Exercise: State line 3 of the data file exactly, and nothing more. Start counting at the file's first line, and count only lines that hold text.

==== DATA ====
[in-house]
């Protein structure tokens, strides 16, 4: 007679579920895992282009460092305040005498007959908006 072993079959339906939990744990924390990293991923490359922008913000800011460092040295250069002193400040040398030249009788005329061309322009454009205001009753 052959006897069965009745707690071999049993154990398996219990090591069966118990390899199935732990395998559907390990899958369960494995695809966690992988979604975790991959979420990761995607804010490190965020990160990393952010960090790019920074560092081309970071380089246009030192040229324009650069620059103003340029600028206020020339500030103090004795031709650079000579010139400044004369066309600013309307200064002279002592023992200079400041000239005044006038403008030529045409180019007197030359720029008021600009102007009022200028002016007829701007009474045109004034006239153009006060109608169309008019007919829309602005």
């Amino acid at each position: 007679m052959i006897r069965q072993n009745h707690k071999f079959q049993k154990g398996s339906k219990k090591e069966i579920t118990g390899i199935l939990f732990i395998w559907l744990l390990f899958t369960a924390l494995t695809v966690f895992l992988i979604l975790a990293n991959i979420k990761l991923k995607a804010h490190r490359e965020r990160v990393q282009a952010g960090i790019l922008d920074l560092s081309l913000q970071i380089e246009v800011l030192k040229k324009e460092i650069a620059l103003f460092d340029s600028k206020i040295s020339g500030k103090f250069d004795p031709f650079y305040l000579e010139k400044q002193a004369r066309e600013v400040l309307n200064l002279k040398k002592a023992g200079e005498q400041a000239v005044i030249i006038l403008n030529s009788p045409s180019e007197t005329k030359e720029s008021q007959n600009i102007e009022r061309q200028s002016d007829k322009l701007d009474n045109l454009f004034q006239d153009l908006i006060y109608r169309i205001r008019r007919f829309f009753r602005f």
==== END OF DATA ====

């Amino acid at each position: 007679m052959i006897r069965q072993n009745h707690k071999f079959q049993k154990g398996s339906k219990k090591e069966i579920t118990g390899i199935l939990f732990i395998w559907l744990l390990f899958t369960a924390l494995t695809v966690f895992l992988i979604l975790a990293n991959i979420k990761l991923k995607a804010h490190r490359e965020r990160v990393q282009a952010g960090i790019l922008d920074l560092s081309l913000q970071i380089e246009v800011l030192k040229k324009e460092i650069a620059l103003f460092d340029s600028k206020i040295s020339g500030k103090f250069d004795p031709f650079y305040l000579e010139k400044q002193a004369r066309e600013v400040l309307n200064l002279k040398k002592a023992g200079e005498q400041a000239v005044i030249i006038l403008n030529s009788p045409s180019e007197t005329k030359e720029s008021q007959n600009i102007e009022r061309q200028s002016d007829k322009l701007d009474n045109l454009f004034q006239d153009l908006i006060y109608r169309i205001r008019r007919f829309f009753r602005f």